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February 11, 2012BATON ROUGE, La. | Long after Alabama's 67-58 loss to LSU on Saturday had ended, Anthony Grant sat alone in the Crimson Tide locker room, his need for solitude so intense that he not only instructed LSU security personnel to keep the hallway leading to the locker room clear but asked them to stay out of the hallway themselves.
He did finally come out and greet a few kids in Alabama apparel who had waited for an autograph, but the cheer they brought was temporary.
It was the end of a difficult 24 hours for Grant. On Friday night, after the Crimson Tide - coming off one of its more satisfying wins of the season, a Tuesday night stifling of Auburn - arrived in Baton Rouge, Grant received information about a "violation of team rules" that had occurred in Tuscaloosa.
Weighing that information - the specifics of which have not been made public - Grant made a decision to send three players home.
One could make the case they were his three best players, excepting the previously suspended Tony Mitchell: JaMychal Green, Andrew Steele and Trevor Releford. All are upperclassmen. All should be leaders on this team. All would have made a difference in a winnable SEC road game against LSU.
Still, Grant packed them in a car with a graduate assistant and sent them back to Tuscaloosa. The remaining eight players available came out, looked understandably shell-shocked in the first half, rallied in the second half but came up short.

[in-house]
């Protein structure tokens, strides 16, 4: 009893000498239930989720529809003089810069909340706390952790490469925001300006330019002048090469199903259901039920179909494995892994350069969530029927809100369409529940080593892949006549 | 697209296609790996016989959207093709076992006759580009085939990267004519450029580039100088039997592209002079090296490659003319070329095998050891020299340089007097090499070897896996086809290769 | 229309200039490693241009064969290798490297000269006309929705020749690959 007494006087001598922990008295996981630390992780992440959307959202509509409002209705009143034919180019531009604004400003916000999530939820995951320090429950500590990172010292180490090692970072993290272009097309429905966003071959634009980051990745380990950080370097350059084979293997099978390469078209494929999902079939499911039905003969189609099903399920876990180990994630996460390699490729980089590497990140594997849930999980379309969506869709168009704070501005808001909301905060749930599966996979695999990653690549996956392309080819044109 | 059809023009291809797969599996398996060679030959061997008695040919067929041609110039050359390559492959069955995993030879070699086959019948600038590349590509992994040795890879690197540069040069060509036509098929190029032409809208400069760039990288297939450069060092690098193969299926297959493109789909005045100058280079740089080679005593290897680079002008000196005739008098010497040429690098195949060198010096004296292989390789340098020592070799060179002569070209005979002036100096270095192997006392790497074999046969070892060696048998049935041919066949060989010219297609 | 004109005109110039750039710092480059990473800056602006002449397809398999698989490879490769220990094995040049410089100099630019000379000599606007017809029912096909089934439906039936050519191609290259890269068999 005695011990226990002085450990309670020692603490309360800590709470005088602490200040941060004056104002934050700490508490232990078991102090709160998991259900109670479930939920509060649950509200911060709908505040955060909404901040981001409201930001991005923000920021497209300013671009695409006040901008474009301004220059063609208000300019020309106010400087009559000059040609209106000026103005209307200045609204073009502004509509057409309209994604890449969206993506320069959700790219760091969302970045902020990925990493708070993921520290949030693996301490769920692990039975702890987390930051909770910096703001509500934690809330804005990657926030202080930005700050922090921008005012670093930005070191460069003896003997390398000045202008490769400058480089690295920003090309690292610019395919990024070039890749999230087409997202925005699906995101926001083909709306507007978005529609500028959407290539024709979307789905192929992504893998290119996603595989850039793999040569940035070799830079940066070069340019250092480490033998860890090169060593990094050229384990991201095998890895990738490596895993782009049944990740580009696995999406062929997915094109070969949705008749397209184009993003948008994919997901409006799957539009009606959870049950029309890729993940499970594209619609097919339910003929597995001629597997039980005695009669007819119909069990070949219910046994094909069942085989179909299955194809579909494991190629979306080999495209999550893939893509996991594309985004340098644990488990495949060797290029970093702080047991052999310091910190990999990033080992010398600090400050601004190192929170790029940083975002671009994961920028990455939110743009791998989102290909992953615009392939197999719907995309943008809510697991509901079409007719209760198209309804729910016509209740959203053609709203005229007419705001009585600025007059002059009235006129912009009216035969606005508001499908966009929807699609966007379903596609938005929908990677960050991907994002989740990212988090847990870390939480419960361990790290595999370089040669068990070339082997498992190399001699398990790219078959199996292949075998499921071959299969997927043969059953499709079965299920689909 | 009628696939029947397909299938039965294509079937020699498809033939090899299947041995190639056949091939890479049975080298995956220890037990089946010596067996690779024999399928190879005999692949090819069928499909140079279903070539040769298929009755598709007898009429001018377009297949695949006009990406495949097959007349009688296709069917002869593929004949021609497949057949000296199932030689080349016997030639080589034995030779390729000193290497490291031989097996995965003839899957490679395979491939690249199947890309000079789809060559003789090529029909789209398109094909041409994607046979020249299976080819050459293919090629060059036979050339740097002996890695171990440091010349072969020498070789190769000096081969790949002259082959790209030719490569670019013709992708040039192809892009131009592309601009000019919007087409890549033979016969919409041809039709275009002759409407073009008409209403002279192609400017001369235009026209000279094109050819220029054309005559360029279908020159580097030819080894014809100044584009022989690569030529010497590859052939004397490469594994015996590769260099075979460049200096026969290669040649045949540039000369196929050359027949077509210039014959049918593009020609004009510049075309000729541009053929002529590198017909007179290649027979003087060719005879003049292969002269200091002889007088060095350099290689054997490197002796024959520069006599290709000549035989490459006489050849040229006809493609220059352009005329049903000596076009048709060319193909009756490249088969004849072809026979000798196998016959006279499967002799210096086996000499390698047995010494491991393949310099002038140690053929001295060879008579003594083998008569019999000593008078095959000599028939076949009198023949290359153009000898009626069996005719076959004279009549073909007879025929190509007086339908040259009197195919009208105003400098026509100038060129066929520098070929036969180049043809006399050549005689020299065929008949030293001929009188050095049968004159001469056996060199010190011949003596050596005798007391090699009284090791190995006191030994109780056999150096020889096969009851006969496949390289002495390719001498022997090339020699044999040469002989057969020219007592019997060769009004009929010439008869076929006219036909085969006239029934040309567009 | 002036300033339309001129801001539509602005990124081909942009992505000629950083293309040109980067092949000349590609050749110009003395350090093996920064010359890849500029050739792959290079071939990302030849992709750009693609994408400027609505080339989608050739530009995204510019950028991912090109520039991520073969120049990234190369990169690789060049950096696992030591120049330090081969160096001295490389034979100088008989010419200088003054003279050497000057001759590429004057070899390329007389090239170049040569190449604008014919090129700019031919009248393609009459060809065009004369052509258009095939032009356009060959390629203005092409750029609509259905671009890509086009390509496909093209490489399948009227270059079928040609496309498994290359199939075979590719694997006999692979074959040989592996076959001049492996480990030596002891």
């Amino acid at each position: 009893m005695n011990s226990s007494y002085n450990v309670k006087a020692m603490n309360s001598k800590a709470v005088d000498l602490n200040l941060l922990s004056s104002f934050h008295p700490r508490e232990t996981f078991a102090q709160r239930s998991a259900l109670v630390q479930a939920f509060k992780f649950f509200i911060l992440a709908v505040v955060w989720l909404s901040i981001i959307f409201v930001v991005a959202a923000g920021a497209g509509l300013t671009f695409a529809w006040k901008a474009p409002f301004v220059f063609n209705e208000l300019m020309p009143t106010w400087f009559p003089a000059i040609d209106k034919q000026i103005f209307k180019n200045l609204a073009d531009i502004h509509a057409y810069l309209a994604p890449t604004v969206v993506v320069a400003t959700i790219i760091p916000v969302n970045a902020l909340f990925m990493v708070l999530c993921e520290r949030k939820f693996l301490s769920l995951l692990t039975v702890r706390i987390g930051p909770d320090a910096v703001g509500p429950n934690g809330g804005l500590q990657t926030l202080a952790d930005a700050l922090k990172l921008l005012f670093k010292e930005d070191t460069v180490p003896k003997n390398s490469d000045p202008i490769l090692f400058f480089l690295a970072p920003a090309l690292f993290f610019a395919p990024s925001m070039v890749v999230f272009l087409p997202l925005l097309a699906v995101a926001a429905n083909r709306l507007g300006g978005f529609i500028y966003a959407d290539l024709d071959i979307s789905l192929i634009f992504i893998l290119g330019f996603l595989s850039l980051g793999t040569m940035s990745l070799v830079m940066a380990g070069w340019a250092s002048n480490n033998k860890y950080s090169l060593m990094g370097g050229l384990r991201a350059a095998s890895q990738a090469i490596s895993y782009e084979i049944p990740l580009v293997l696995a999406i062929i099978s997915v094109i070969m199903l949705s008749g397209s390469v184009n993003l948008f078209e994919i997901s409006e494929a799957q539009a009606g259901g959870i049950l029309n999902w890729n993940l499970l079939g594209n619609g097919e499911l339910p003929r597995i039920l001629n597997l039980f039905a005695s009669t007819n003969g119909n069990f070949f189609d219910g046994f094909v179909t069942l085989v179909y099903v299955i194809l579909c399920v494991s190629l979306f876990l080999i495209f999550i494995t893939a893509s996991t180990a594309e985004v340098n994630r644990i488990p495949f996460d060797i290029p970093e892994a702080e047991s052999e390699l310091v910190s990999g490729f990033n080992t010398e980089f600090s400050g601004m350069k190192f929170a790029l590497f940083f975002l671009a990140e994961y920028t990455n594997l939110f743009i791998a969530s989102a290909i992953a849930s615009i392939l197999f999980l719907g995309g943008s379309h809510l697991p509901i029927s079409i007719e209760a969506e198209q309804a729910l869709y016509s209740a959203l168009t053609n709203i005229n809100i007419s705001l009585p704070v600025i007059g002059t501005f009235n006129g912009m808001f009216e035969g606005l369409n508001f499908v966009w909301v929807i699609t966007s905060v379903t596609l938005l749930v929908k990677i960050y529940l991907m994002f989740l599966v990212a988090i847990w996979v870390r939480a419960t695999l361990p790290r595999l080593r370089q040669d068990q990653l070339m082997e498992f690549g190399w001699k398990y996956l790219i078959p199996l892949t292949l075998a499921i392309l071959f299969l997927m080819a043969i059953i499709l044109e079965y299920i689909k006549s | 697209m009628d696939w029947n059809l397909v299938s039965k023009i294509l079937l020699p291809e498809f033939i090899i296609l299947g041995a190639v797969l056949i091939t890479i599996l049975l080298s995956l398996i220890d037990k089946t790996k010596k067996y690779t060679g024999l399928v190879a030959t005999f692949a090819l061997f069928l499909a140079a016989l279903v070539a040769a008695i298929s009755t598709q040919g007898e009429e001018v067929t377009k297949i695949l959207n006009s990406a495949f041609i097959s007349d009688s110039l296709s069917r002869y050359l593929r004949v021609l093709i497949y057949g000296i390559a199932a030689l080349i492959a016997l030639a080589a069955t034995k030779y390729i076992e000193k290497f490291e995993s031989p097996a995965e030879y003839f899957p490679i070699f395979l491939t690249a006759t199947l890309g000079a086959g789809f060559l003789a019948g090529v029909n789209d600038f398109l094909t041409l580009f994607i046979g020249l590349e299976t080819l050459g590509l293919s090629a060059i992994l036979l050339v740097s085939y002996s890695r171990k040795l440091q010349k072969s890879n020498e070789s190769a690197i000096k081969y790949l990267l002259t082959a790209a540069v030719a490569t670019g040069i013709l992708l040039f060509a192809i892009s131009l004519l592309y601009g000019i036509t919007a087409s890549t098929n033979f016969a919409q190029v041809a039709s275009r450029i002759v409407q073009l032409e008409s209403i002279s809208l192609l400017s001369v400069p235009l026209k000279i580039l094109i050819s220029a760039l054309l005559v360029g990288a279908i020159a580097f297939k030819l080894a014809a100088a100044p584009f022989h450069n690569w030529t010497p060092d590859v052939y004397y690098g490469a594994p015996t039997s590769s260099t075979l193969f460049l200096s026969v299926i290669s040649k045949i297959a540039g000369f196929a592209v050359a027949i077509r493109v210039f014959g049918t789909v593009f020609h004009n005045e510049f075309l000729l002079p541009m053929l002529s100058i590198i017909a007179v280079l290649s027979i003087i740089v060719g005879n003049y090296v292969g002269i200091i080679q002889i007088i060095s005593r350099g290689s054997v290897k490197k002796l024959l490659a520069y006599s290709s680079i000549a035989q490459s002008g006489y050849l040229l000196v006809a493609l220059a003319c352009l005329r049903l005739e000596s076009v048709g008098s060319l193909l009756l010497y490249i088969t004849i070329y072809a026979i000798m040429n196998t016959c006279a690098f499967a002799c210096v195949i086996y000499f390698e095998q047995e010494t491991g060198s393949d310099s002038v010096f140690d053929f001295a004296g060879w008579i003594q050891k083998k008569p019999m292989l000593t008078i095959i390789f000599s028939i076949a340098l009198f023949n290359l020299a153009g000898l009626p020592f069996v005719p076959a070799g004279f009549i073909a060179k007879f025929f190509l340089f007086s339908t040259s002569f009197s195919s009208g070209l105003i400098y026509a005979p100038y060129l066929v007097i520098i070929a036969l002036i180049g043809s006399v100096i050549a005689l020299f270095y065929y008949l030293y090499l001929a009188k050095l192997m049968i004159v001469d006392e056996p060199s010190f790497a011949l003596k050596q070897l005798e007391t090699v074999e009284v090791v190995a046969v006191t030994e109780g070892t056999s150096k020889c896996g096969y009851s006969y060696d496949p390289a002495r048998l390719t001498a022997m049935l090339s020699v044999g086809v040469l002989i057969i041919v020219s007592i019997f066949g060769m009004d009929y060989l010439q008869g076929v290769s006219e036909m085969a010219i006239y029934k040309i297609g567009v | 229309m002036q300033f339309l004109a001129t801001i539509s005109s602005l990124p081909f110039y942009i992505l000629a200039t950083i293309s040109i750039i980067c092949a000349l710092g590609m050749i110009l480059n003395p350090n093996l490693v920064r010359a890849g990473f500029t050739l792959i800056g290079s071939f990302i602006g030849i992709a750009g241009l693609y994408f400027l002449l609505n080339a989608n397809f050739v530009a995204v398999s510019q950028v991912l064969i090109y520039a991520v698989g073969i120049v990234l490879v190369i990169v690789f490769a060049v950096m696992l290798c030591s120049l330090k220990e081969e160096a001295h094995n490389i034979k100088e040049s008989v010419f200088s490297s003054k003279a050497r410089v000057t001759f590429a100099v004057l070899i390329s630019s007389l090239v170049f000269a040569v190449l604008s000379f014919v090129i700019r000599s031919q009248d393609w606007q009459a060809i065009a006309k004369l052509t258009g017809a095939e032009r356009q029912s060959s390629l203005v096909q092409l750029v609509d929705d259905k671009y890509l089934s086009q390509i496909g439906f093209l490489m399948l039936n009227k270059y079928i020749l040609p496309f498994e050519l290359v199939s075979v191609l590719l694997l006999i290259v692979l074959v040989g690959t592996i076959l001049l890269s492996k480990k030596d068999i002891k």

It probably was not their effort that bothered Grant late into Saturday night. Instead, it was probably the fact that four players - almost every experienced player on the team, players who should understand what is at stake - created the circumstances of their own absence.
"It was definitely very disappointing in terms of some of the choices that we as individuals made," Grant said, his syntax showing a refusal to separate himself from the team.
"We're dealing with young men here. I was a college student, and not every choice I made as a college student was always the right choice. But the thing that is most disappointing is how their choices affected so many other people: their teammates, their loved ones and all the people out there who love the University of Alabama.
"As a coach, I'm disappointed, but I take responsibility for these young men." Grant didn't repeat this key quote from the university's official release, where he said "talent is a gift, but character is a choice."
He was left to ponder what to do with a team clearly gifted with talent but seemingly less able to reflect character in its choices, choices that are sometimes visibly on the court in terms of effort and demeanor.
Grant said he "wanted to think more" before deciding whether any of the four suspended players - including Mitchell, previously suspended for what Grant said was an unrelated matter - would be back for Tuesday's critical game against Florida, or at some other unspecified point in the future.
The door does appear open, but what level of trust will there be if and when reinstatement occurs? How will the disappointed ones Grant alluded to - the teammates, the loved ones, the fans - view the players upon their return, when and if there is one?
At this point, there is still a season for Alabama. Saturday's loss didn't help things, but it was not an NCAA elimination game for the Crimson Tide, as some breathless hyperbole on the Internet surmised.
But it is a season hanging in the balance, depending not on some buzzer-beating 3-pointer or defensive stand, but on choices - bad ones already made, some yet to come and the choices a head coach quietly pondered in an empty locker room in Baton Rouge.